Leading Your Team When You're Having a Bad Day
I call BS on that.
We're human, whether we run a business, or lead a team within a business, you have days when you'd to be honest, rather just not have to deal with people. Of course most of us don't have that luxury we have to show up for our team and get some work done. However, that doesn't mean that you need to put on an act, pretend that you're fine when you're not or not acknowledge that you're just not having the best day for whatever reason.
In fact, doing this sets the wrong example for our team. If someone on your team is feeling a little off, or is otherwise distracted, for any reason, as a leader you want to know. Having this knowledge helps you to know what to task them with for the day, what to expect from them, and how you might be best able to channel their efforts for maximum results given how they are feeling.
So why is it any different for you as the leader? Why can't you acknowledge how you are feeling? In fact, by not acknowledging this are you doing your team a disservice?
Let's face it, whether we acknowledge it publicly or not, we've all been there, we've all had those days. Maybe we're tired, maybe we've had an argument with our partner, maybe our kids have been testing us all morning, or maybe we're just feeling deflated. I know I have been there. I have had days where I've made it to the office and knew there were things I needed to get done, but quite frankly wanted to close the office door and not talk to anyone else all day but that's not great leadership.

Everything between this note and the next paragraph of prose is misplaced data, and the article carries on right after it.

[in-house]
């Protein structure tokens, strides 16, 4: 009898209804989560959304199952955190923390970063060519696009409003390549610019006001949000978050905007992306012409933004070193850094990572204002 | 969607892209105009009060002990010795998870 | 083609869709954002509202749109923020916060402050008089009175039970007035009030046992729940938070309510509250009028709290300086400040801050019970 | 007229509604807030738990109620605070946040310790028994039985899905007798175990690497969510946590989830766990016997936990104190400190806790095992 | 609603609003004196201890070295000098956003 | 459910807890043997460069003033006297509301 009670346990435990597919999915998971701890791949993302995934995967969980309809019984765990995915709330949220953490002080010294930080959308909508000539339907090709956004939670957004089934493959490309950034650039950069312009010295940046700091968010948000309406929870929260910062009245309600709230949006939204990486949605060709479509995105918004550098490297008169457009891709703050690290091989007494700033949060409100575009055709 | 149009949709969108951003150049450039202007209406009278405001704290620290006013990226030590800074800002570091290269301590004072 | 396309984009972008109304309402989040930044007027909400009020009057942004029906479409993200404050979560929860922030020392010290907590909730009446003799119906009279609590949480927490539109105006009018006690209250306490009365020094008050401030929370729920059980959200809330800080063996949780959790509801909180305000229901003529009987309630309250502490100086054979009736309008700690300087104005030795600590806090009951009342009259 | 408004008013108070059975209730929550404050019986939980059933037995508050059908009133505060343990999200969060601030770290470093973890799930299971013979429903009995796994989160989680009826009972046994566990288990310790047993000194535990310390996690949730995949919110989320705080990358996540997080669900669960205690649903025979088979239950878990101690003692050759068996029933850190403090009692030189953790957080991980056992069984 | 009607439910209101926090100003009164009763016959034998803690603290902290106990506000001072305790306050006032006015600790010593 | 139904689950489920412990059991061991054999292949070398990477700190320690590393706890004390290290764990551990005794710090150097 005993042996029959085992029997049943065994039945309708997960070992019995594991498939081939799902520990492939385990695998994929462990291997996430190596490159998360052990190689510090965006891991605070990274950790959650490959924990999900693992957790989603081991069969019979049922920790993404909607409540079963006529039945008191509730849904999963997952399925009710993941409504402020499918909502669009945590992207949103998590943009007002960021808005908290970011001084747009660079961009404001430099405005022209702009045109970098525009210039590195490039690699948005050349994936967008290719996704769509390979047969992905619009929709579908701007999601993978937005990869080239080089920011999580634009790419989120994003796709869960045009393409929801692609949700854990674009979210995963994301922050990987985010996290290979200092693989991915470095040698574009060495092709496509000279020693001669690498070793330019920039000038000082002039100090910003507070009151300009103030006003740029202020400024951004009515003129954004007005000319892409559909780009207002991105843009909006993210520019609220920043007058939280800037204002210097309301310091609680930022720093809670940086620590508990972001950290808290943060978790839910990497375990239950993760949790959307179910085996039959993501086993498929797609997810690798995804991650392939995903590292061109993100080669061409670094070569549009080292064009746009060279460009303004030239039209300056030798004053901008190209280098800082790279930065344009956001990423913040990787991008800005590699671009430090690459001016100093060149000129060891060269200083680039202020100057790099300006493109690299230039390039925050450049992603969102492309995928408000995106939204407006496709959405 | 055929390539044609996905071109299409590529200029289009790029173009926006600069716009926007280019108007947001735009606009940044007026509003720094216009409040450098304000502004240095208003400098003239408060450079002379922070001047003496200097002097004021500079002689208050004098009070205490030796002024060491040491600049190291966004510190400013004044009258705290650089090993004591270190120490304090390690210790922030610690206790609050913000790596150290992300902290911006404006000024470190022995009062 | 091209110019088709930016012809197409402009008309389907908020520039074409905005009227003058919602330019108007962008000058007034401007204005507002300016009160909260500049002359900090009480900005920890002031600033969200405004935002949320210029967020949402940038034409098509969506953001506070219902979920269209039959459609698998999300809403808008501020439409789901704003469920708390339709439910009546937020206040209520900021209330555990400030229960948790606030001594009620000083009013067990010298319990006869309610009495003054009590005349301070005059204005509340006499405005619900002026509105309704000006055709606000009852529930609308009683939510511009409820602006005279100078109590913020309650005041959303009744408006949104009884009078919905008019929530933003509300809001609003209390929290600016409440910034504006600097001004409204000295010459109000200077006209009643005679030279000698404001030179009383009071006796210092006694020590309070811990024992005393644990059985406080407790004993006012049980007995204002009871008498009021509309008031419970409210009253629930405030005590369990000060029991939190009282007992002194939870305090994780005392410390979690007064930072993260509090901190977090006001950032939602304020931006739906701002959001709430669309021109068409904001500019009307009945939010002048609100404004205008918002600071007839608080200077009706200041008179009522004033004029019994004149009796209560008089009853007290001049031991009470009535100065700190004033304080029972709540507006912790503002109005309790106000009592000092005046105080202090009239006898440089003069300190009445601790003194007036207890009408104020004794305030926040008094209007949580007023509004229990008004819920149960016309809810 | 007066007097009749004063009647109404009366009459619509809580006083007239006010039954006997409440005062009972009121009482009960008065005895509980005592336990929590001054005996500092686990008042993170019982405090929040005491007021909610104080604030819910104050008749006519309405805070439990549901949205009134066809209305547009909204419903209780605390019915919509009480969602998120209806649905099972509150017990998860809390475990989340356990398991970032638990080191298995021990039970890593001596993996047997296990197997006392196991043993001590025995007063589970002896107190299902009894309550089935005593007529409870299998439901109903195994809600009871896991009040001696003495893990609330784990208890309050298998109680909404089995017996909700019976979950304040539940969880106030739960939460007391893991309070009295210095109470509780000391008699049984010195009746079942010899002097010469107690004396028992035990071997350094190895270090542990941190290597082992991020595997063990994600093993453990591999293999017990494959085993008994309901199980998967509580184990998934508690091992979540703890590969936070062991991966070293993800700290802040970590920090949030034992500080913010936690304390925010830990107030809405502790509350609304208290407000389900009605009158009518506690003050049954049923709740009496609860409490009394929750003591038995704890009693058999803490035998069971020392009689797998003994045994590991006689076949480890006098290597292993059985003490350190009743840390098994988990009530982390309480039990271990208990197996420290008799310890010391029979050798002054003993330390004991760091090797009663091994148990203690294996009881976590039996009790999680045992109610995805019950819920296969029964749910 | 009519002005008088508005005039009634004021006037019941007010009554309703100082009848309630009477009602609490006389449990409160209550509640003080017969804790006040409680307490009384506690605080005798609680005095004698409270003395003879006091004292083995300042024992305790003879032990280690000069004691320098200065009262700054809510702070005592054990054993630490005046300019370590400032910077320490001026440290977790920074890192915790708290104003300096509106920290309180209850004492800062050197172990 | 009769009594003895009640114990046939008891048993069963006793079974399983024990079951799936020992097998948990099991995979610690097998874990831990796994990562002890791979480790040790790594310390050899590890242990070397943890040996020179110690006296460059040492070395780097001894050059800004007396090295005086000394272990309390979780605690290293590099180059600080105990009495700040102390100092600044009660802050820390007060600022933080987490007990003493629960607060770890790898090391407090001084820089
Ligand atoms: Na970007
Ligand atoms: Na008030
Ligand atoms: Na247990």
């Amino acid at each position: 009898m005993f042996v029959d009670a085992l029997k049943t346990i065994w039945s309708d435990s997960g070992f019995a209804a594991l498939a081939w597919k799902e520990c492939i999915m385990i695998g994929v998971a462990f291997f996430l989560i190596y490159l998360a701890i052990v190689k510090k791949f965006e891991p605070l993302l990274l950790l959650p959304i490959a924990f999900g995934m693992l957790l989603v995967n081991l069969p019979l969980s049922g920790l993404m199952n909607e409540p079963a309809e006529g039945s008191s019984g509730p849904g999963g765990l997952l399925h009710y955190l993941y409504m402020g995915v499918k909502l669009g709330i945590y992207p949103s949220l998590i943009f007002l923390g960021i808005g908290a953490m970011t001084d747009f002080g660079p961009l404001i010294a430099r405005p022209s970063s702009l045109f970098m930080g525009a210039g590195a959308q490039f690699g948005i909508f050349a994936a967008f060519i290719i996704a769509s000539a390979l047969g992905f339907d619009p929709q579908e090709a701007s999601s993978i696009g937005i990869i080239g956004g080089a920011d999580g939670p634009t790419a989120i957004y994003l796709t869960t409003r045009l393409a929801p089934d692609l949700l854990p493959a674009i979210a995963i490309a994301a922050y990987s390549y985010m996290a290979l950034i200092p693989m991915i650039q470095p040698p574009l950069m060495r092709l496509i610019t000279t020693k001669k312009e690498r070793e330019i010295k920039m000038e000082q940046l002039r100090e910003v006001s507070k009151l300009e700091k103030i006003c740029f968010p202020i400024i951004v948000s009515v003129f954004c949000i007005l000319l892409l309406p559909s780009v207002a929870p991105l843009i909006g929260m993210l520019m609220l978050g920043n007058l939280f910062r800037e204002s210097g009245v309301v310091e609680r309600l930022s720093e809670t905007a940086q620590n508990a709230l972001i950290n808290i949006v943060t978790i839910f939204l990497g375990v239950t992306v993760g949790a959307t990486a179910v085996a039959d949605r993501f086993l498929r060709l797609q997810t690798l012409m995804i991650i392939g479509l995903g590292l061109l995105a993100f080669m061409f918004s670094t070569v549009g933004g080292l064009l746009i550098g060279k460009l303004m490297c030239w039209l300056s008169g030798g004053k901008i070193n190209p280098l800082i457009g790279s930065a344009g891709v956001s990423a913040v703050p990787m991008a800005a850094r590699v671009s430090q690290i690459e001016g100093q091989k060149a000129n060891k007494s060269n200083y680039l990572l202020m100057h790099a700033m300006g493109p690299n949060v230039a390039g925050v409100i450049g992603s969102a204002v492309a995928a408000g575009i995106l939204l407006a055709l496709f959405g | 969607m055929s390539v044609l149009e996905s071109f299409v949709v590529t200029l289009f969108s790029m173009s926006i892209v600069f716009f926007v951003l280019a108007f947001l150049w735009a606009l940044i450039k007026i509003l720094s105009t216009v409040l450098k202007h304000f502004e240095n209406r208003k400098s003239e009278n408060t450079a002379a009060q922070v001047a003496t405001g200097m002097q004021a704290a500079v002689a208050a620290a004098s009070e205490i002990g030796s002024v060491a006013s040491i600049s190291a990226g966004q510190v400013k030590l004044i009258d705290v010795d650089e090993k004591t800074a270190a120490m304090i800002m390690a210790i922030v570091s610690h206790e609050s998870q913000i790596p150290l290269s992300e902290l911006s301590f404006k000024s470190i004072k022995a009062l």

So, instead of staying in bed, sticking our head in the sand or running the risk of really offending our team, what could we do instead to lead effectively when we're having a bad day? Here are my 5 top tips:
Self care is not selfish:
I've said this before and I will continue to say it, because I believe so strongly in it. You can not pour from an empty cup. There is a reason they ask you to fasten your own oxygen mask when flying before helping those around you (oh remember those days when we could travel)? We are given that advice because we can't effectively help others until we are safe, well and able to function. This is no different when it comes to your team. If you don't take care of yourself you can't take care of them.
So this is a time to prioritise self care. This might look very differently for everyone individually, so don't feel hemmed to any one definition here. For some it might be about taking the time to go for a walk before heading into the office. Perhaps it's taking yourself out for a coffee or breakfast, on your own, before starting work. Maybe it's about calling a friend, sleeping for an extra hour, going for a run at lunch time or anything else at all that re charges you and makes you fell better.
If you're having a bad day, carve out time for self care.
Communicate with your team and own it: